This goes for all the rest of you mouth-breathing apologists for greedy debt collectors. You are entirely missing the point of the rant, which should not be surprising as you are so intent on tearing someone down in order to make yourselves seem superior.

The rant was directed not at (as most of you incorrectly focused on) the debt, or even the responsibility in paying debts. No where did I suggest people shouldnt have to pay their debts, or were not responsible for them. IT was focused on the other side, the people who use underhanded, reprehensible and illegal means to try to collect. Sugggesting someone to take out a loan or sell their house is ILLEGAL, its against the fair debt acts, as well as just plain wrong. Yet these greedy debt collectors routinely pressure people who are down on their luck (or even trying to pay but cant meet the astronomical demands). Its sad that this has to be pointed out, but thank you to the few of you here who “got it” and responded accordingly.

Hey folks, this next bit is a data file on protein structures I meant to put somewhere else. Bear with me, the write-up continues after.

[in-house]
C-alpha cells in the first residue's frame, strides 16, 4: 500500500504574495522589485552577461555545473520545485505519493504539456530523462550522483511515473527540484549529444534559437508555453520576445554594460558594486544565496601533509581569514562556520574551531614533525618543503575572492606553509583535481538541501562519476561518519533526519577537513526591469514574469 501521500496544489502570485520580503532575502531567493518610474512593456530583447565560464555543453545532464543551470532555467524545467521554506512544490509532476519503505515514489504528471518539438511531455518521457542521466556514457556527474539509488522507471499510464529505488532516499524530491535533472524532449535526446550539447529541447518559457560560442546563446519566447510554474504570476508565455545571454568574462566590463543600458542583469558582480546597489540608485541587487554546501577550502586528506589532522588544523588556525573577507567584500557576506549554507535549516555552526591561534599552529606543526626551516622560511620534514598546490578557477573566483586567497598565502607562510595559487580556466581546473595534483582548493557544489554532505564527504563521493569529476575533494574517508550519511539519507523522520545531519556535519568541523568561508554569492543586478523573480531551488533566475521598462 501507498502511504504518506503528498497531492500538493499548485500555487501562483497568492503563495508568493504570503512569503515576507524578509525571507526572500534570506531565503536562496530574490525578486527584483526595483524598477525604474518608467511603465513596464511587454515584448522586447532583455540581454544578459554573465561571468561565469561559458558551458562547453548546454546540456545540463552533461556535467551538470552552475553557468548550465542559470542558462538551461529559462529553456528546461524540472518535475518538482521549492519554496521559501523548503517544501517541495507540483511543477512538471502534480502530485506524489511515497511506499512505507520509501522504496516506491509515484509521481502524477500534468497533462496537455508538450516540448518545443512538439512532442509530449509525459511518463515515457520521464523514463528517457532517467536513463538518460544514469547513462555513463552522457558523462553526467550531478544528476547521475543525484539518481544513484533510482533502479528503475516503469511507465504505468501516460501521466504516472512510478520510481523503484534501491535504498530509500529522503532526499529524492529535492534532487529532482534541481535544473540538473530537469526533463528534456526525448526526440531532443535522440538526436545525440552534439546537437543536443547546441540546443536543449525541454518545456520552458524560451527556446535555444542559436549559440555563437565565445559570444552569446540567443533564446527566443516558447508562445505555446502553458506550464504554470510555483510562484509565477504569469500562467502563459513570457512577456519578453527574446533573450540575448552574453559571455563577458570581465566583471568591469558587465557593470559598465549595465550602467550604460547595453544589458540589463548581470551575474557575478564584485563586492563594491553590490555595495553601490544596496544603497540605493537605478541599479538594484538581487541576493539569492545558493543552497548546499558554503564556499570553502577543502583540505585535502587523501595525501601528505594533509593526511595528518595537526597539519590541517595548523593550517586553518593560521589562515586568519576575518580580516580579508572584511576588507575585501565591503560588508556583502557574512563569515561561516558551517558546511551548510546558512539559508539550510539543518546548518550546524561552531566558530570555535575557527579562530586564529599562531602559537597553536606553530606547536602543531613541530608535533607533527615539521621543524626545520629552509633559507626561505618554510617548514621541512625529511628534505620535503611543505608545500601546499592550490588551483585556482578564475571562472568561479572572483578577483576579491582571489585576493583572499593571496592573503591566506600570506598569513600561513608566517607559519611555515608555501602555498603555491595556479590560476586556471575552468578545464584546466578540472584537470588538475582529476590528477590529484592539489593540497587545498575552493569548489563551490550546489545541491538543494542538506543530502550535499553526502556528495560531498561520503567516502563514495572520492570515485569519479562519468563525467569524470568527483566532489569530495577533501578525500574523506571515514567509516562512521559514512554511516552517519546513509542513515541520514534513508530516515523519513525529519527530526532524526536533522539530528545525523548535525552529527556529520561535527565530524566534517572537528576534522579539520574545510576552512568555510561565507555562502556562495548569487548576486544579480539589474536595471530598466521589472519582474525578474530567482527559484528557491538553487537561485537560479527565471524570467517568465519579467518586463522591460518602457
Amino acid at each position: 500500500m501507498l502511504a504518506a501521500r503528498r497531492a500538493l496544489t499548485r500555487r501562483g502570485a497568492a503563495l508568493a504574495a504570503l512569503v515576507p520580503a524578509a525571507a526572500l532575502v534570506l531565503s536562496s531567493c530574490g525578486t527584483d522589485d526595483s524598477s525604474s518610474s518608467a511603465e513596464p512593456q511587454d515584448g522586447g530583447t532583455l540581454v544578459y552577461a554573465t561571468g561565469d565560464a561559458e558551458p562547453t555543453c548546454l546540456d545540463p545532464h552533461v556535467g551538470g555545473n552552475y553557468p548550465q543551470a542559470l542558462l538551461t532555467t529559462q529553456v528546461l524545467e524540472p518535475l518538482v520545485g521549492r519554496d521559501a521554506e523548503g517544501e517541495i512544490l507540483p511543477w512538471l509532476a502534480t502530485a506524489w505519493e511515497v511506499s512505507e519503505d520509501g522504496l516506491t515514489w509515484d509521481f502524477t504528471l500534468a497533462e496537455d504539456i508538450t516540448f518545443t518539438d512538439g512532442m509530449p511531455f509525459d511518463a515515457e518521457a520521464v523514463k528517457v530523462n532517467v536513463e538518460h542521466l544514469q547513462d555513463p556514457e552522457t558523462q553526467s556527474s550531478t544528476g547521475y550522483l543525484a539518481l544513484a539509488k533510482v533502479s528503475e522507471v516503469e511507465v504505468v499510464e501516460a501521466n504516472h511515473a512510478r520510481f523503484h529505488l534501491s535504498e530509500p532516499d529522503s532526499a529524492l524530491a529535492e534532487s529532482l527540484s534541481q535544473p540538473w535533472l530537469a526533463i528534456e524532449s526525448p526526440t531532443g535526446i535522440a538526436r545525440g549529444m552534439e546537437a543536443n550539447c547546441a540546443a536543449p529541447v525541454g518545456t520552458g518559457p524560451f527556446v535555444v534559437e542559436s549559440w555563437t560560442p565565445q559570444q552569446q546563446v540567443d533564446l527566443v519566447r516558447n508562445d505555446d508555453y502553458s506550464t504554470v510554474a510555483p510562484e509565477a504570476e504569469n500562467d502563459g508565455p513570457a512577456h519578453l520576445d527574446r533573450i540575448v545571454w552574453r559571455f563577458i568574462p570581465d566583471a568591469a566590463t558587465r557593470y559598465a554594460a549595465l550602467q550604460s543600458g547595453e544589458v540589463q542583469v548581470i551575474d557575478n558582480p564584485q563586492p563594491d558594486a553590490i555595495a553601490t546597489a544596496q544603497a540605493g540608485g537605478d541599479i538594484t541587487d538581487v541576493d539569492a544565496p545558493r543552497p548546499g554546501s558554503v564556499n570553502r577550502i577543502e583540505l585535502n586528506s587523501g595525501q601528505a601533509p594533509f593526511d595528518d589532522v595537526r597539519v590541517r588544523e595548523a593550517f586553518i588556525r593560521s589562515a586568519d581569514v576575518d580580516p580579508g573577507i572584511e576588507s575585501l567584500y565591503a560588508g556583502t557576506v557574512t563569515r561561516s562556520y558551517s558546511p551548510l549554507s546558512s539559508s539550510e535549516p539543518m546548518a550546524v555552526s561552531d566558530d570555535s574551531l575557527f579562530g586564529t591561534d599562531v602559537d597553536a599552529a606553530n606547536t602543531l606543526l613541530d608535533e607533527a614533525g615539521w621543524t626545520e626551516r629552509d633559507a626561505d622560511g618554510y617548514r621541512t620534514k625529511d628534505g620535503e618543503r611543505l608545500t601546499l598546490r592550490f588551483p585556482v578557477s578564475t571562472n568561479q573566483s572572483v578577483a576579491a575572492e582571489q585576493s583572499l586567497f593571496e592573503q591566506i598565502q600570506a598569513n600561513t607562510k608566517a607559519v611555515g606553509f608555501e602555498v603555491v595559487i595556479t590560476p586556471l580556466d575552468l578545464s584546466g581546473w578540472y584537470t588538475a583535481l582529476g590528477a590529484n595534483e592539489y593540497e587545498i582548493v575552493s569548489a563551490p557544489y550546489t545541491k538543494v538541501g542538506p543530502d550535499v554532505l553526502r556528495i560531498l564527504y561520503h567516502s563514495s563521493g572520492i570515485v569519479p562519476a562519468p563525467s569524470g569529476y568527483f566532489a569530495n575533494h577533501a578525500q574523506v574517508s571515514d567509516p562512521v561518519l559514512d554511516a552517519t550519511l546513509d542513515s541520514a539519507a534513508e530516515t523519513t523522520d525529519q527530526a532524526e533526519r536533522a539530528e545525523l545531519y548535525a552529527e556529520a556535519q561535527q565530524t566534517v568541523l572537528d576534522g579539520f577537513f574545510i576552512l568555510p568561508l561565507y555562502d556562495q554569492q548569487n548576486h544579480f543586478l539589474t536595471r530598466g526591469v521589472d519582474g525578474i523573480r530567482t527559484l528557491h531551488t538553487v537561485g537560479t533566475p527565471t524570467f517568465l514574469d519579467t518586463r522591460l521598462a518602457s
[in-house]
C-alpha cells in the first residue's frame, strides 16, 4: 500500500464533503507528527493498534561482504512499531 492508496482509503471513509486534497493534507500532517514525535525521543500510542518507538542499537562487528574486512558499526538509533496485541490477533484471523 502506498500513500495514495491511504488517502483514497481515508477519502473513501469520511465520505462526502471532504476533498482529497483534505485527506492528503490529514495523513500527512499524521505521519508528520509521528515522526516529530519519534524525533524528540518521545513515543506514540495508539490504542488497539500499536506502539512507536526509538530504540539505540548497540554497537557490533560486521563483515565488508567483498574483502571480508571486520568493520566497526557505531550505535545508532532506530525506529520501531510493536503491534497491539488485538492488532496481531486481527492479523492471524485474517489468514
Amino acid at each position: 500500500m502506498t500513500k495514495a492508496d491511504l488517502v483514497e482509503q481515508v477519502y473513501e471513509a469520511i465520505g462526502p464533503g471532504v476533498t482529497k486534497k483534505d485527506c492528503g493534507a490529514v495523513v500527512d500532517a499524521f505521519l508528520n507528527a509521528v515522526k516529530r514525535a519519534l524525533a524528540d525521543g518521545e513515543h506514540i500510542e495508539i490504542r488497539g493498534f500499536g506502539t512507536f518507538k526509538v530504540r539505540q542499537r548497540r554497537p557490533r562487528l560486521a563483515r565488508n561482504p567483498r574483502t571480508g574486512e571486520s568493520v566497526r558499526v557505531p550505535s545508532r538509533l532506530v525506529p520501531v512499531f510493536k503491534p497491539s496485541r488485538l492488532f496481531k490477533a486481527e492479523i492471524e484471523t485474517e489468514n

Baz Luhrmann (user link) says:

Re: Dear Mouth Breathers

RD, Great post. My heart goes out to you. May I dispense a few pieces of advice?

First off, understand that Einstein once said that insanity was doing the same thing over and over again and believing that it will make a difference.

So understanding this, you need to stop, because it’s not working. Circle around your local House of Representative Member. Find a way to share your issue. I would suggest a simple email requesting an opportunity to meet in person, then share your story, focus on what you lost, do all this in person. Your goal should be to gain commitment that they would be present in the courtroom should it escalate to that level.